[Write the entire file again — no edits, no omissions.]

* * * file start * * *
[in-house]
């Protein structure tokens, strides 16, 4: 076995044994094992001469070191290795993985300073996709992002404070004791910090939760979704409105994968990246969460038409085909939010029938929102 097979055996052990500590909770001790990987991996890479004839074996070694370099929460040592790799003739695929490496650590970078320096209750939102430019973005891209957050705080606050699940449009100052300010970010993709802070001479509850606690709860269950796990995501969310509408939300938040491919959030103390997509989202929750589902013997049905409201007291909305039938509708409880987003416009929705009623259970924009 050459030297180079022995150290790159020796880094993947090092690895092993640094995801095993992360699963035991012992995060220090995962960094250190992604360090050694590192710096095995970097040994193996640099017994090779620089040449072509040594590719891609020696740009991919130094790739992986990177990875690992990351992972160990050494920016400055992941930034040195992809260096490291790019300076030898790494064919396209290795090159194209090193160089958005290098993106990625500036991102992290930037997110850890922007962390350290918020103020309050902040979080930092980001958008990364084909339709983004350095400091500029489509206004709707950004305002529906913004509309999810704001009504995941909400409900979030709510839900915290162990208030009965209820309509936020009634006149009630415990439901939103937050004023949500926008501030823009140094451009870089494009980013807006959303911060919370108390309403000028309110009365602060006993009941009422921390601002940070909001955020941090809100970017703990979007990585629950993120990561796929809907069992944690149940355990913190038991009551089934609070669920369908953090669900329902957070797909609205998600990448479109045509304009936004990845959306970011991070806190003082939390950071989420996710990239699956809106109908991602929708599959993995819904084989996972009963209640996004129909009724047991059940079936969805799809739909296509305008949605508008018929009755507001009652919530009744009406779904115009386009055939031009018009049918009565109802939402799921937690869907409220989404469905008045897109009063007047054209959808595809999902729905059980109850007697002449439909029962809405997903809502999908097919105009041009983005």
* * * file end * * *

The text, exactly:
[in-house]
């Protein structure tokens, strides 16, 4: 076995044994094992001469070191290795993985300073996709992002404070004791910090939760979704409105994968990246969460038409085909939010029938929102 097979055996052990500590909770001790990987991996890479004839074996070694370099929460040592790799003739695929490496650590970078320096209750939102430019973005891209957050705080606050699940449009100052300010970010993709802070001479509850606690709860269950796990995501969310509408939300938040491919959030103390997509989202929750589902013997049905409201007291909305039938509708409880987003416009929705009623259970924009 050459030297180079022995150290790159020796880094993947090092690895092993640094995801095993992360699963035991012992995060220090995962960094250190992604360090050694590192710096095995970097040994193996640099017994090779620089040449072509040594590719891609020696740009991919130094790739992986990177990875690992990351992972160990050494920016400055992941930034040195992809260096490291790019300076030898790494064919396209290795090159194209090193160089958005290098993106990625500036991102992290930037997110850890922007962390350290918020103020309050902040979080930092980001958008990364084909339709983004350095400091500029489509206004709707950004305002529906913004509309999810704001009504995941909400409900979030709510839900915290162990208030009965209820309509936020009634006149009630415990439901939103937050004023949500926008501030823009140094451009870089494009980013807006959303911060919370108390309403000028309110009365602060006993009941009422921390601002940070909001955020941090809100970017703990979007990585629950993120990561796929809907069992944690149940355990913190038991009551089934609070669920369908953090669900329902957070797909609205998600990448479109045509304009936004990845959306970011991070806190003082939390950071989420996710990239699956809106109908991602929708599959993995819904084989996972009963209640996004129909009724047991059940079936969805799809739909296509305008949605508008018929009755507001009652919530009744009406779904115009386009055939031009018009049918009565109802939402799921937690869907409220989404469905008045897109009063007047054209959808595809999902729905059980109850007697002449439909029962809405997903809502999908097919105009041009983005």